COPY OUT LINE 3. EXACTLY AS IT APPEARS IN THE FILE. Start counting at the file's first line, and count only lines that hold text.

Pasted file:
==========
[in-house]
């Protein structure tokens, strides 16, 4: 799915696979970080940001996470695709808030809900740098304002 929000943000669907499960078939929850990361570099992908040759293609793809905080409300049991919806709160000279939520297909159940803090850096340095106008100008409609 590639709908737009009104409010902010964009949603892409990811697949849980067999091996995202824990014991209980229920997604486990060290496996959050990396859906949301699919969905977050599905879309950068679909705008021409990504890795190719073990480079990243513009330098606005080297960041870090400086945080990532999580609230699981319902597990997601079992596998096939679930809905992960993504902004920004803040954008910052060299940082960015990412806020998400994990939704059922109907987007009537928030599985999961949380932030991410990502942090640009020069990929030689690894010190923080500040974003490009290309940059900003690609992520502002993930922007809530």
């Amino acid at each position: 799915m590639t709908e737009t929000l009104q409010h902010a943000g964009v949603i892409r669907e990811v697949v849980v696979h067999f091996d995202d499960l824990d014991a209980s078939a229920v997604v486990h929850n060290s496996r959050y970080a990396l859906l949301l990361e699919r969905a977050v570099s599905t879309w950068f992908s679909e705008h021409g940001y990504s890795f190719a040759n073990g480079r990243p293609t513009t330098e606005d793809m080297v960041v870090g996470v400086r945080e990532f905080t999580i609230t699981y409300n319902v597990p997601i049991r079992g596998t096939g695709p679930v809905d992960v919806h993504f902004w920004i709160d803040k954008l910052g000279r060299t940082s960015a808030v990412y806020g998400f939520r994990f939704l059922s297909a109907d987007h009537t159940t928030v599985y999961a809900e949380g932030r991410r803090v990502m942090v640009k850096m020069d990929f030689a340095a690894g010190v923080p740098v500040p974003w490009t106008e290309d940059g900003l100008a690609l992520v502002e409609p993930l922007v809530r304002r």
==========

């Amino acid at each position: 799915m590639t709908e737009t929000l009104q409010h902010a943000g964009v949603i892409r669907e990811v697949v849980v696979h067999f091996d995202d499960l824990d014991a209980s078939a229920v997604v486990h929850n060290s496996r959050y970080a990396l859906l949301l990361e699919r969905a977050v570099s599905t879309w950068f992908s679909e705008h021409g940001y990504s890795f190719a040759n073990g480079r990243p293609t513009t330098e606005d793809m080297v960041v870090g996470v400086r945080e990532f905080t999580i609230t699981y409300n319902v597990p997601i049991r079992g596998t096939g695709p679930v809905d992960v919806h993504f902004w920004i709160d803040k954008l910052g000279r060299t940082s960015a808030v990412y806020g998400f939520r994990f939704l059922s297909a109907d987007h009537t159940t928030v599985y999961a809900e949380g932030r991410r803090v990502m942090v640009k850096m020069d990929f030689a340095a690894g010190v923080p740098v500040p974003w490009t106008e290309d940059g900003l100008a690609l992520v502002e409609p993930l922007v809530r304002r």